This week I’ve been colouring a strange-looking deer in my Curious Creatures colouring book. Actually, it looks like your everyday deer, but the one big difference is that it has fangs. Well, I say fangs, but they are in reality tusks, rather like an elephant. These deer are called water deer and there are two subspecies – the Chinese water deer and the Korean water deer.
If you read Colin’s blog last year, you may remember that Chinese water deer were introduced to Britain in the late 1800s. As is often the case, there were various escapes and we now have a wild population of them.
There is good and bad news for Chinese water deer. In its native East Asia, its conservation status is classed as vulnerable. However, in the UK it is believed that numbers are rising. Not only this, the UK population is approximately 10% of the world’s as a whole.
It would be remiss of me to not mention the one peculiarity of these deer – the tusks, or canine teeth. In males (known as bucks), these can grow to around 8cm long. Females (called does – as in doe a deer, a female deer) also have them, but they are much smaller. Whilst you may think these teeth might be for ripping apart flesh, you’d be wrong. Water deer are herbivores and the tusks are purely for aggressive purposes when coming up against rival bucks. The teeth are actually quite loose and the deer are able to control movement with their facial muscles. To eat, they are able to move these large obstructive fangs out of the way.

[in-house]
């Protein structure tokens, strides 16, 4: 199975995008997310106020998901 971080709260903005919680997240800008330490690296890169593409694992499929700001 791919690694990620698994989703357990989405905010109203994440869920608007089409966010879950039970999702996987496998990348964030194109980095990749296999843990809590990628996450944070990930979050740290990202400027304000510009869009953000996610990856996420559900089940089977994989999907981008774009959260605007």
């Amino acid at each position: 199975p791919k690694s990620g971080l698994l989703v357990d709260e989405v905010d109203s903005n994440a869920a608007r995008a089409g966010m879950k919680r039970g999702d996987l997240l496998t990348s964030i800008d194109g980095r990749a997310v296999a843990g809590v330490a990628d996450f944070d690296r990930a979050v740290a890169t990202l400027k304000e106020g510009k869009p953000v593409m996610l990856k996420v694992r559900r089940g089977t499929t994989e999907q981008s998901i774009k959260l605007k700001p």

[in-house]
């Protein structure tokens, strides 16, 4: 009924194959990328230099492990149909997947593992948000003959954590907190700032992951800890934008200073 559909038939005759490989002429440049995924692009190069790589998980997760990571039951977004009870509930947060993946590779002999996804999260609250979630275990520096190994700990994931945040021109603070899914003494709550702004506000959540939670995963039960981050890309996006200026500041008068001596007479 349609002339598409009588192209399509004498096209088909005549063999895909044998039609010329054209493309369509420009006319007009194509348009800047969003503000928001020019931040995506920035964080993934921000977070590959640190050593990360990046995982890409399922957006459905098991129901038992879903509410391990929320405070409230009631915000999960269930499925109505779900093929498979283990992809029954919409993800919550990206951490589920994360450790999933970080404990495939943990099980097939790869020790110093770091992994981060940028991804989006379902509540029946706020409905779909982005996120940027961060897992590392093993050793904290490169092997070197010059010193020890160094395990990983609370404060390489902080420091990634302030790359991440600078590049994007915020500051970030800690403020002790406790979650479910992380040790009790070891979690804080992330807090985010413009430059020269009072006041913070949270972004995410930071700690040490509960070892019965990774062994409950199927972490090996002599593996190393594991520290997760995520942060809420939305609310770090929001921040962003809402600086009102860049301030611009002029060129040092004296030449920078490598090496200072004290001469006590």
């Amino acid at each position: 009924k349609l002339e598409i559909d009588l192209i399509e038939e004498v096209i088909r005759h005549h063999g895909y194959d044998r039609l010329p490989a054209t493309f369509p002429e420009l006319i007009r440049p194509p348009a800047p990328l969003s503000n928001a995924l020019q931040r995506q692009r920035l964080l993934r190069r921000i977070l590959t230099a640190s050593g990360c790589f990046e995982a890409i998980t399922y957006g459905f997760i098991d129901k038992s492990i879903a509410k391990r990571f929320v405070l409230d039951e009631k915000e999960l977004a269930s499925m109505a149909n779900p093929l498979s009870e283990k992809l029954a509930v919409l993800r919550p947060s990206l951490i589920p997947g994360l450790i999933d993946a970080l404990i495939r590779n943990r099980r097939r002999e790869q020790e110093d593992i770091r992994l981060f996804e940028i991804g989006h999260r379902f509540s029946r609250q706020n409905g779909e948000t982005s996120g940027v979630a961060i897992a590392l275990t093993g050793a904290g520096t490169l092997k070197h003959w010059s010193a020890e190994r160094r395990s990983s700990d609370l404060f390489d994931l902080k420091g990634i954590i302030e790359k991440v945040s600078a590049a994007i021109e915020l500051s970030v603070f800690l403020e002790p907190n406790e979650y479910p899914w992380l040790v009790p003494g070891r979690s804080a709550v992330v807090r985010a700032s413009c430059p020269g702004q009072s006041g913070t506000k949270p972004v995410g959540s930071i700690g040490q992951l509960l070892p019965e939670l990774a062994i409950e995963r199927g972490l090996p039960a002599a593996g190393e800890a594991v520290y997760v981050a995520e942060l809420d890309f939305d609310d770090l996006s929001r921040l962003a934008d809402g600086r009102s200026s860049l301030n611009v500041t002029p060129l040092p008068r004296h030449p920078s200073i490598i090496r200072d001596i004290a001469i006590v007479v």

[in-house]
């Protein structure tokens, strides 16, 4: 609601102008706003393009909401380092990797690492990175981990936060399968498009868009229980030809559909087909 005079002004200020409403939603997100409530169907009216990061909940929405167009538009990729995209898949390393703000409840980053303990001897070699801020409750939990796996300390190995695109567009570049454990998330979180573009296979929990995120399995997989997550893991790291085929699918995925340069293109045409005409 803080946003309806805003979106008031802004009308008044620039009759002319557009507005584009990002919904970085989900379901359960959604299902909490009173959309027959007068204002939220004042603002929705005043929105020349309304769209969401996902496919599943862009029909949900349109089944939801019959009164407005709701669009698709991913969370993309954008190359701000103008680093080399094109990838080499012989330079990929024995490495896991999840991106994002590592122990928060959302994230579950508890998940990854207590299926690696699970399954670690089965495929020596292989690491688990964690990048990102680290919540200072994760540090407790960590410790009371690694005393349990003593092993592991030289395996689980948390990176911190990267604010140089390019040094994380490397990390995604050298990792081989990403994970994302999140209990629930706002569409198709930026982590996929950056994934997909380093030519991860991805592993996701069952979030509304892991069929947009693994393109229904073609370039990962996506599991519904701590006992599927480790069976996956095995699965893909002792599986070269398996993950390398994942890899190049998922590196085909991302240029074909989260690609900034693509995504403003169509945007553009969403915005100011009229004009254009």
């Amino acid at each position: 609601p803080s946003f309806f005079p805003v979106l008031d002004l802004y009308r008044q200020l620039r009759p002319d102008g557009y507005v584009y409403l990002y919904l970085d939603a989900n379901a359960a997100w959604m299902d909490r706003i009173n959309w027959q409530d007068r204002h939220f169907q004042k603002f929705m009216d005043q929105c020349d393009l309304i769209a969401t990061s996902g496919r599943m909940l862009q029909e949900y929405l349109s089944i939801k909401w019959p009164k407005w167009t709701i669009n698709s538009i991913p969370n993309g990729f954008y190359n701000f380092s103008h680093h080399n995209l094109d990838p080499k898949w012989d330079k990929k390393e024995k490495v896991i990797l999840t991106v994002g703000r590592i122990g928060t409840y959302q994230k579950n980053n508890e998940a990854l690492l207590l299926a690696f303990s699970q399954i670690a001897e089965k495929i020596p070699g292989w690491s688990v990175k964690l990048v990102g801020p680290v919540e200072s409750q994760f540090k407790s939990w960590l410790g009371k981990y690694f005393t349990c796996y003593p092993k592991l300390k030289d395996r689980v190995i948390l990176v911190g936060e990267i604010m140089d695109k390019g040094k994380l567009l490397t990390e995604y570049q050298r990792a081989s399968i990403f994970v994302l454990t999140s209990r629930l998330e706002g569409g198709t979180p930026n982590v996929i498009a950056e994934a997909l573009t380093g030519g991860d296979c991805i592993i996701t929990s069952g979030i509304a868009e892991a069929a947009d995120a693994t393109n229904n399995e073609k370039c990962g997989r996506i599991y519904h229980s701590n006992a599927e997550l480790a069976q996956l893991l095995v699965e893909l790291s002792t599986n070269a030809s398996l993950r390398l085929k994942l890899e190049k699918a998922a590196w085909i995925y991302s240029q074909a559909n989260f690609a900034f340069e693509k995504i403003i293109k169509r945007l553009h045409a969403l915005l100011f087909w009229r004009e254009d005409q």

Put two bucks in close proximity, and if it’s mating season, there’ll be trouble! They will pull their lower lips back and bare their fangs at each other. Whichever buck feels most threatened by the other’s spear-like weapons will back down first. It would be a good guess that the longer the tusks, the better chance the buck has of winning.
‘Vampire deer’ are one of the lesser-known creatures. Had you heard of them before you read this blog? If you had, then you must know a great deal about the natural world – so, do you fancy putting your knowledge to the test? We have over sixty quizzes all about animals, plants and other aspects of nature. What’s more, they’re all free to play! Why not take a look and find out how well much you really know!
And, if you’re visiting either Whipsnade Zoo or Woburn Safari Park anytime soon, then keep an eye out for ‘vampire deer’!